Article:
Australia has a new Australian of the Year and this time it’s a woman. Professor Michelle Yvonne Simmons was awarded the top honour in Canberra on Thursday night for her groundbreaking work in quantum physics.
Maths teacher Eddie Woo was named as the Local Hero of the Year, while biophysicist Dr Graham Farquhar took home Australian Senior of the Year and female AFL player Samantha Kerr won Young Australian of the Year.
Prime Minister Malcolm Turnbull presented the recipients with their trophies at the Great Hall of Parliament House, praising them for their “patience and persistence” and for “leading us to a brighter future”.
Simmons’ award comes 19 years after she immigrated to Australia from the UK to transform the University of NSW quantum physics department into a world leader in advanced computer systems.
A world leading quantum physics professor whose work could revolutionise drug design, weather forecasting, self-driving vehicles & artificial intelligence – the 2018 #Ausoftheyear is Prof Michelle Yvonne Simmons https://t.co/S4DWDQXCad pic.twitter.com/cjc0nK81A8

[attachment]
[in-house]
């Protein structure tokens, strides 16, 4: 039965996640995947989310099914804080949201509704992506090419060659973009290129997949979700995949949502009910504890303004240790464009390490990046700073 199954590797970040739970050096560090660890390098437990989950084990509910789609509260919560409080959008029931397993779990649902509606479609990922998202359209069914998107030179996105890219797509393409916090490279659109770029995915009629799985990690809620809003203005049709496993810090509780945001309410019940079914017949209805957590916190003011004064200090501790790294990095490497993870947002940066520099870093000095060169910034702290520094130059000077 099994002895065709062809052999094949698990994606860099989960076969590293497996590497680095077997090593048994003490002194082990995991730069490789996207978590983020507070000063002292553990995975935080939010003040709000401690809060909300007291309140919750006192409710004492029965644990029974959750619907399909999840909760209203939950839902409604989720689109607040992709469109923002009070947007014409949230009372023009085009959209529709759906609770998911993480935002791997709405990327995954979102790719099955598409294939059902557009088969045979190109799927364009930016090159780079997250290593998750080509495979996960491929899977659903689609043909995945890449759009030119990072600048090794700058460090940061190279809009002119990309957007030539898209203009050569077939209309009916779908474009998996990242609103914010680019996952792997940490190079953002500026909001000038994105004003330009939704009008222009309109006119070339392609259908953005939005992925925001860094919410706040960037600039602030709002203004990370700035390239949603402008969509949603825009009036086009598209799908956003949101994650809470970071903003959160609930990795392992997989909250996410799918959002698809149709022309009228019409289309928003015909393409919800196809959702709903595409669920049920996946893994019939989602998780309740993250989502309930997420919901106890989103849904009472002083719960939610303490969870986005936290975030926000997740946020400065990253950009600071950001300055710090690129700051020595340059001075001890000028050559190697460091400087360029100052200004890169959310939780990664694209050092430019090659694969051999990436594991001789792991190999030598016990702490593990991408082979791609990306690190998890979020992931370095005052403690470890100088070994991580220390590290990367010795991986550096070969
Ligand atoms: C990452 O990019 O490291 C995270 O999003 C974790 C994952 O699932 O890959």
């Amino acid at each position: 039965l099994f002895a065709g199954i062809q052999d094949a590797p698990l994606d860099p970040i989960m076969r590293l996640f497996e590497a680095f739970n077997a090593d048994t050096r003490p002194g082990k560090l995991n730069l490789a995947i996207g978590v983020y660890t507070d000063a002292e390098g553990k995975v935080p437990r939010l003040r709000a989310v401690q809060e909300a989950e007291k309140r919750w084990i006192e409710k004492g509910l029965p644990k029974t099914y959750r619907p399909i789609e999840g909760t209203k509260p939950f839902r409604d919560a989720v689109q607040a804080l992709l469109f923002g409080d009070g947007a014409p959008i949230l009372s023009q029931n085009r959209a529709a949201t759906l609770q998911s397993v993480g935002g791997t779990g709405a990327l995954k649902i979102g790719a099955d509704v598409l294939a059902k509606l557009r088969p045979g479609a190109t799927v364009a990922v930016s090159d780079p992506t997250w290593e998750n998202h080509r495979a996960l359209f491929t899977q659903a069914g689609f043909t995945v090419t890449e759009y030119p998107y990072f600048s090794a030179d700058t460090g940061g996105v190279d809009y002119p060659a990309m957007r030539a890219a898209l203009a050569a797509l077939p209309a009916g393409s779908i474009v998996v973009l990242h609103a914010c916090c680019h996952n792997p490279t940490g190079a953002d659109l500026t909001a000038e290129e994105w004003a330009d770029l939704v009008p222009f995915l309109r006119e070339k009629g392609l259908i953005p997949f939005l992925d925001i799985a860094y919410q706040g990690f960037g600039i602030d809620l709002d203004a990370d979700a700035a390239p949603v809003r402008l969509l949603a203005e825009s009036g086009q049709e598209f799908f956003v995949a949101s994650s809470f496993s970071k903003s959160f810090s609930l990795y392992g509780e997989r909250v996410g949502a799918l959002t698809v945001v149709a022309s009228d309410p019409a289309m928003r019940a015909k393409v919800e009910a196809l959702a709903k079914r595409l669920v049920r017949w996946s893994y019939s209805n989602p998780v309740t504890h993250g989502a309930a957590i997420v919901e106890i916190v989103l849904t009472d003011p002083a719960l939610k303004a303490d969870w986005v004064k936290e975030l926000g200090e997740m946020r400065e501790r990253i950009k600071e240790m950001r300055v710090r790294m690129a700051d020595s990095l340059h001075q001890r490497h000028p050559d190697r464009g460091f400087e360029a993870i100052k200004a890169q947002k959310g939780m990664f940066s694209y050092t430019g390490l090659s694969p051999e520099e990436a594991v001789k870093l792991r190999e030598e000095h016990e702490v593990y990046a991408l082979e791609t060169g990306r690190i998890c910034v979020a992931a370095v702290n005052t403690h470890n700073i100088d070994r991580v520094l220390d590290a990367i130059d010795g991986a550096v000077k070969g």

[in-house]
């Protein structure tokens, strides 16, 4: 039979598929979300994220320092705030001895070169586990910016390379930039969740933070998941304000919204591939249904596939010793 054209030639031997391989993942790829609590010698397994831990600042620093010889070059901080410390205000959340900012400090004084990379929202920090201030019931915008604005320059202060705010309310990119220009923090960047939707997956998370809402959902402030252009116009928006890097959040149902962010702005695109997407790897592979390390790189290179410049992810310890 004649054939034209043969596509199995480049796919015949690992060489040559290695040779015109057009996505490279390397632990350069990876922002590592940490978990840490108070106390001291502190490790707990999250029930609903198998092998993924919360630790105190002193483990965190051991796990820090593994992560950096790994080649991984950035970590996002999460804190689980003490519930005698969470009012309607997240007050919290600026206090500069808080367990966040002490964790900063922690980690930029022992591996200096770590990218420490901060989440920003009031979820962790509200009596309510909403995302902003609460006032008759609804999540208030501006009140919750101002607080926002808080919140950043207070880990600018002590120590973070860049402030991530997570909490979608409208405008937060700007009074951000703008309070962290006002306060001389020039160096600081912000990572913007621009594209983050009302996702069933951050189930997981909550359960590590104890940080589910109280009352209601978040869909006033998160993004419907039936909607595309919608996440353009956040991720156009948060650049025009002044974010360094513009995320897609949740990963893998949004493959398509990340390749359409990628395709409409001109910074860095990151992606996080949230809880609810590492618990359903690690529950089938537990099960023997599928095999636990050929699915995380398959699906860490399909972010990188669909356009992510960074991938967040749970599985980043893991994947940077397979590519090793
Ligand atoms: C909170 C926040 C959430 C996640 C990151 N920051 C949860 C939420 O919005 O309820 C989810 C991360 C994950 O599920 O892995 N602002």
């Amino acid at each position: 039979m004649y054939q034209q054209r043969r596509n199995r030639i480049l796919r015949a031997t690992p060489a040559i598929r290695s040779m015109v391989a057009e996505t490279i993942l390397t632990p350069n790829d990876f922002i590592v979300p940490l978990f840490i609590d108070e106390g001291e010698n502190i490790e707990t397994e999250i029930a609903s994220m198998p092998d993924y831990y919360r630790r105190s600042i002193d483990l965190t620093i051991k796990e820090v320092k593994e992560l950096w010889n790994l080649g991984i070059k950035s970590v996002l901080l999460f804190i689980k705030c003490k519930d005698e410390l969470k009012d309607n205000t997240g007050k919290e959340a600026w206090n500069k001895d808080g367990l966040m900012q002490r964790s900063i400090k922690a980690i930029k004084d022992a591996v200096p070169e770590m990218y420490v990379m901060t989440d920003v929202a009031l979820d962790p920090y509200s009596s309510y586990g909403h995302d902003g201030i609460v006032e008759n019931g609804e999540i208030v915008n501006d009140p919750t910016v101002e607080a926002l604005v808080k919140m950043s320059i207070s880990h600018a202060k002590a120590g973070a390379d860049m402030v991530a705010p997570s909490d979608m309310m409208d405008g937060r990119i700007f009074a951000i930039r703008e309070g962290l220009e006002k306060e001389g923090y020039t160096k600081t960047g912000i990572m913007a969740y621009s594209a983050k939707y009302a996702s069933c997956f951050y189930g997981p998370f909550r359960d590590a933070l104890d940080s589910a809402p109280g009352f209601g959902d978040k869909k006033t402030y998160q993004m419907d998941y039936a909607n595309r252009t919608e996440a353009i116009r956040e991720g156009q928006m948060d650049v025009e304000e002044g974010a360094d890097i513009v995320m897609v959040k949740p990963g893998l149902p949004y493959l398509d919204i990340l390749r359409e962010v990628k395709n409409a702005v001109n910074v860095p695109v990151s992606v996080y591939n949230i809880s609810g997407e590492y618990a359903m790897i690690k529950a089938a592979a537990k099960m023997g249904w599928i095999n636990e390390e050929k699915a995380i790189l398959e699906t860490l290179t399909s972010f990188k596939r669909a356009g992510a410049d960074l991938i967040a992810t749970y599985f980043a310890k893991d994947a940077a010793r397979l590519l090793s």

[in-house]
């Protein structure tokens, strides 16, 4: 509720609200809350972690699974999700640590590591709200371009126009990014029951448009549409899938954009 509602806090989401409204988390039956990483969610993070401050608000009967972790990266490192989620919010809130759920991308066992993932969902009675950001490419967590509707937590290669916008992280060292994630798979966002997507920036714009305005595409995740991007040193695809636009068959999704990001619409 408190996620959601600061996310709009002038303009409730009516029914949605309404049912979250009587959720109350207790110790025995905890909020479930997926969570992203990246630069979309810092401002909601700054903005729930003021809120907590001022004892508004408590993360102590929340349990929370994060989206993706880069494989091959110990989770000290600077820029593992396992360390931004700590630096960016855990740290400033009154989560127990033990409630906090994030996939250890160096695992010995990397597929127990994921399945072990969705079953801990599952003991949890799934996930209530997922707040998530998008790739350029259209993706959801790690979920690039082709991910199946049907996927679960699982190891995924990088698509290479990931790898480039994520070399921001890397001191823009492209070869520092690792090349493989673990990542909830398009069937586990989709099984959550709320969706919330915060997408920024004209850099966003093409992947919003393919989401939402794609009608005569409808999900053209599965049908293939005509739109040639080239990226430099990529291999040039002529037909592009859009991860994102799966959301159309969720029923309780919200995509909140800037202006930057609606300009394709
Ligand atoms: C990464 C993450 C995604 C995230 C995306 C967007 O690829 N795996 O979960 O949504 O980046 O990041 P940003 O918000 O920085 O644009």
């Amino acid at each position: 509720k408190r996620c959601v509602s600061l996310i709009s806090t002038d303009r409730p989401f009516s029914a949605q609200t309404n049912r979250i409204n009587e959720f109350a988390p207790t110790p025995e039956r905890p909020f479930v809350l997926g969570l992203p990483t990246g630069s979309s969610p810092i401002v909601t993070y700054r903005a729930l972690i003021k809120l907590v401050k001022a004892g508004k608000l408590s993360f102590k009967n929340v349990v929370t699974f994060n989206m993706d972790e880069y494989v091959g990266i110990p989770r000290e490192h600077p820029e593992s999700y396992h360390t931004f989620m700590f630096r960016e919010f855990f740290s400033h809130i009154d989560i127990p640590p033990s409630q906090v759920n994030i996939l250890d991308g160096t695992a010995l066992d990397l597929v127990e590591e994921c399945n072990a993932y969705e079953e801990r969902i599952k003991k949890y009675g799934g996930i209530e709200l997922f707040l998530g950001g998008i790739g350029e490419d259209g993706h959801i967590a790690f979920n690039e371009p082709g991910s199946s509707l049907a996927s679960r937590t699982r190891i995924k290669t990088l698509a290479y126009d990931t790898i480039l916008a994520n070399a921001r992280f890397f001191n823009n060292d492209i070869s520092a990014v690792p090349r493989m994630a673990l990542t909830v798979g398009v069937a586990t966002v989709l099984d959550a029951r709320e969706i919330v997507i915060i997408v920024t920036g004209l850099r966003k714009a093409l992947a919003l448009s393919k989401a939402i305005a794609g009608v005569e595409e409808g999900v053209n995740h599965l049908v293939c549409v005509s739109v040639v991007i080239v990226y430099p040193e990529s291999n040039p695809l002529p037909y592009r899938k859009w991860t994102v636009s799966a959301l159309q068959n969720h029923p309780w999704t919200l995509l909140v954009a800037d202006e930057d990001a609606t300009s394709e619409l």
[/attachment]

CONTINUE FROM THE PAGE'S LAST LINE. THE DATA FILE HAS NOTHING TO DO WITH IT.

— AusoftheYearAwards (@ausoftheyear) January 25, 2018
Simmons, 50, is recognised around the world for work, which is expected to pioneer a quantum leap in computing and reshape the way we live and how we experience the world.
In 2012, Simmons and her team created the world’s first transistor made from a single atom, along with the world’s thinnest wire. The breakthrough means Australia is now at the forefront of what she calls the “space race of the computing era”.
Her aim is to build a quantum computer able to solve problems in minutes which would otherwise take thousands of years. Such a discovery has the potential to revolutionise drug design, weather forecasting, self-driving vehicles, artificial intelligence and much more.
Simmons was facing some tough competitors for the top honour this year, with high-profile Aussies Samuel Johnson and NRL player Jonathan Thurston both nominated. However, none could top the scientist powerhouse.
In her acceptance speech, Simmons said it was Australia’s attitude of independence and defiance that spurred her through challenges she’d faced in a male-dominated industry, the ABC reports.
“Our distaste for authority means we think for ourselves. Best of all, we are prepared to give those hard challenges a go,” she said.”I firmly believe there is nowhere else in the world better to do scientific research and challenge what’s possible.”
It’s the second year in a row a scientist has won the award. Simmons takes the baton from Professor Alan Mackay-Sim, a biomedical scientist treating spinal cord injuries.